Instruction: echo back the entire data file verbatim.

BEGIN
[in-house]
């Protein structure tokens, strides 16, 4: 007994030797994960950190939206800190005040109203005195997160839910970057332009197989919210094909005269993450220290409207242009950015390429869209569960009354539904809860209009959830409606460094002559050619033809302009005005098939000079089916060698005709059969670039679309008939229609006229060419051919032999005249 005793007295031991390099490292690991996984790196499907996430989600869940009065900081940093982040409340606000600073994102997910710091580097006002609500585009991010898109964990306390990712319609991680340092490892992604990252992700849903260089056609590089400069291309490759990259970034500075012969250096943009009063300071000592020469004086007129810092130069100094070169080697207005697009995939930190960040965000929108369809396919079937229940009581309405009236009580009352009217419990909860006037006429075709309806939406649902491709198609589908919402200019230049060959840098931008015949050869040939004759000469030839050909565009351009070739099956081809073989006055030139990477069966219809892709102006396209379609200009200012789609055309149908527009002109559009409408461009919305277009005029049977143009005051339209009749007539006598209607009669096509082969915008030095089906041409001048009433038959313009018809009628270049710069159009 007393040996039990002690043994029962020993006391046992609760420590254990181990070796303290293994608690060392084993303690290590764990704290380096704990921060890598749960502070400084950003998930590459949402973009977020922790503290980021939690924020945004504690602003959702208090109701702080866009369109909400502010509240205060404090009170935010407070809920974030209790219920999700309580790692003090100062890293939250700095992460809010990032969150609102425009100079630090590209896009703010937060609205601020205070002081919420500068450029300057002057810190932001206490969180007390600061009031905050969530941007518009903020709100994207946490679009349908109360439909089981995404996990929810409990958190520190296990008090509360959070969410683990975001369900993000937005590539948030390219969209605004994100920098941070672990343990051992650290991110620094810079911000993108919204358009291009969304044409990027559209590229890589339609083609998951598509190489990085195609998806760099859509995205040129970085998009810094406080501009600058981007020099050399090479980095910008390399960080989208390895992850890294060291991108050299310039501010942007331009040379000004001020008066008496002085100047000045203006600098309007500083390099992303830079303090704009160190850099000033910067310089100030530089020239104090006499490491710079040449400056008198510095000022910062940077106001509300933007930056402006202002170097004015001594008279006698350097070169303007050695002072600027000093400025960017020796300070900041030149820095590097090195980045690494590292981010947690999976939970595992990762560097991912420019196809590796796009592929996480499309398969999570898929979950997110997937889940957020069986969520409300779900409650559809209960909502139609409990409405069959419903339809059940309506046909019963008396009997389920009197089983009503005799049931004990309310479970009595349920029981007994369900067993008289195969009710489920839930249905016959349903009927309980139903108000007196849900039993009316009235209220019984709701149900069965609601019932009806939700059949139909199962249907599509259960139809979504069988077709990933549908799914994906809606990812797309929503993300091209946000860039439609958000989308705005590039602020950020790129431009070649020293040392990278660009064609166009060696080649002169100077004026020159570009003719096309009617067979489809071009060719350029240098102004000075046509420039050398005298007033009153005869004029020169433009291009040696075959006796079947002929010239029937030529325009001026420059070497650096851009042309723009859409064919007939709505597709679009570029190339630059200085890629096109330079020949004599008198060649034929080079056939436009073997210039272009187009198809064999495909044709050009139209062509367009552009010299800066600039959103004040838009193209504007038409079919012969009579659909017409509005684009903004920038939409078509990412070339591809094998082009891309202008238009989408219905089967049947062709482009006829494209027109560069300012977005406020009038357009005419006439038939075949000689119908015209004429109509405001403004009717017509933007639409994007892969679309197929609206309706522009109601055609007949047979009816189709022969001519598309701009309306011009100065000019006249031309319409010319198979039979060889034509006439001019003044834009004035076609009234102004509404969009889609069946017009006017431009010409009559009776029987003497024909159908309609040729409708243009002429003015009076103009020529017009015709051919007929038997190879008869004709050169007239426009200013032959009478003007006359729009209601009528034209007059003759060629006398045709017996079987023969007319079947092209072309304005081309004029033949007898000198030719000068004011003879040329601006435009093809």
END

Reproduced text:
[in-house]
């Protein structure tokens, strides 16, 4: 007994030797994960950190939206800190005040109203005195997160839910970057332009197989919210094909005269993450220290409207242009950015390429869209569960009354539904809860209009959830409606460094002559050619033809302009005005098939000079089916060698005709059969670039679309008939229609006229060419051919032999005249 005793007295031991390099490292690991996984790196499907996430989600869940009065900081940093982040409340606000600073994102997910710091580097006002609500585009991010898109964990306390990712319609991680340092490892992604990252992700849903260089056609590089400069291309490759990259970034500075012969250096943009009063300071000592020469004086007129810092130069100094070169080697207005697009995939930190960040965000929108369809396919079937229940009581309405009236009580009352009217419990909860006037006429075709309806939406649902491709198609589908919402200019230049060959840098931008015949050869040939004759000469030839050909565009351009070739099956081809073989006055030139990477069966219809892709102006396209379609200009200012789609055309149908527009002109559009409408461009919305277009005029049977143009005051339209009749007539006598209607009669096509082969915008030095089906041409001048009433038959313009018809009628270049710069159009 007393040996039990002690043994029962020993006391046992609760420590254990181990070796303290293994608690060392084993303690290590764990704290380096704990921060890598749960502070400084950003998930590459949402973009977020922790503290980021939690924020945004504690602003959702208090109701702080866009369109909400502010509240205060404090009170935010407070809920974030209790219920999700309580790692003090100062890293939250700095992460809010990032969150609102425009100079630090590209896009703010937060609205601020205070002081919420500068450029300057002057810190932001206490969180007390600061009031905050969530941007518009903020709100994207946490679009349908109360439909089981995404996990929810409990958190520190296990008090509360959070969410683990975001369900993000937005590539948030390219969209605004994100920098941070672990343990051992650290991110620094810079911000993108919204358009291009969304044409990027559209590229890589339609083609998951598509190489990085195609998806760099859509995205040129970085998009810094406080501009600058981007020099050399090479980095910008390399960080989208390895992850890294060291991108050299310039501010942007331009040379000004001020008066008496002085100047000045203006600098309007500083390099992303830079303090704009160190850099000033910067310089100030530089020239104090006499490491710079040449400056008198510095000022910062940077106001509300933007930056402006202002170097004015001594008279006698350097070169303007050695002072600027000093400025960017020796300070900041030149820095590097090195980045690494590292981010947690999976939970595992990762560097991912420019196809590796796009592929996480499309398969999570898929979950997110997937889940957020069986969520409300779900409650559809209960909502139609409990409405069959419903339809059940309506046909019963008396009997389920009197089983009503005799049931004990309310479970009595349920029981007994369900067993008289195969009710489920839930249905016959349903009927309980139903108000007196849900039993009316009235209220019984709701149900069965609601019932009806939700059949139909199962249907599509259960139809979504069988077709990933549908799914994906809606990812797309929503993300091209946000860039439609958000989308705005590039602020950020790129431009070649020293040392990278660009064609166009060696080649002169100077004026020159570009003719096309009617067979489809071009060719350029240098102004000075046509420039050398005298007033009153005869004029020169433009291009040696075959006796079947002929010239029937030529325009001026420059070497650096851009042309723009859409064919007939709505597709679009570029190339630059200085890629096109330079020949004599008198060649034929080079056939436009073997210039272009187009198809064999495909044709050009139209062509367009552009010299800066600039959103004040838009193209504007038409079919012969009579659909017409509005684009903004920038939409078509990412070339591809094998082009891309202008238009989408219905089967049947062709482009006829494209027109560069300012977005406020009038357009005419006439038939075949000689119908015209004429109509405001403004009717017509933007639409994007892969679309197929609206309706522009109601055609007949047979009816189709022969001519598309701009309306011009100065000019006249031309319409010319198979039979060889034509006439001019003044834009004035076609009234102004509404969009889609069946017009006017431009010409009559009776029987003497024909159908309609040729409708243009002429003015009076103009020529017009015709051919007929038997190879008869004709050169007239426009200013032959009478003007006359729009209601009528034209007059003759060629006398045709017996079987023969007319079947092209072309304005081309004029033949007898000198030719000068004011003879040329601006435009093809």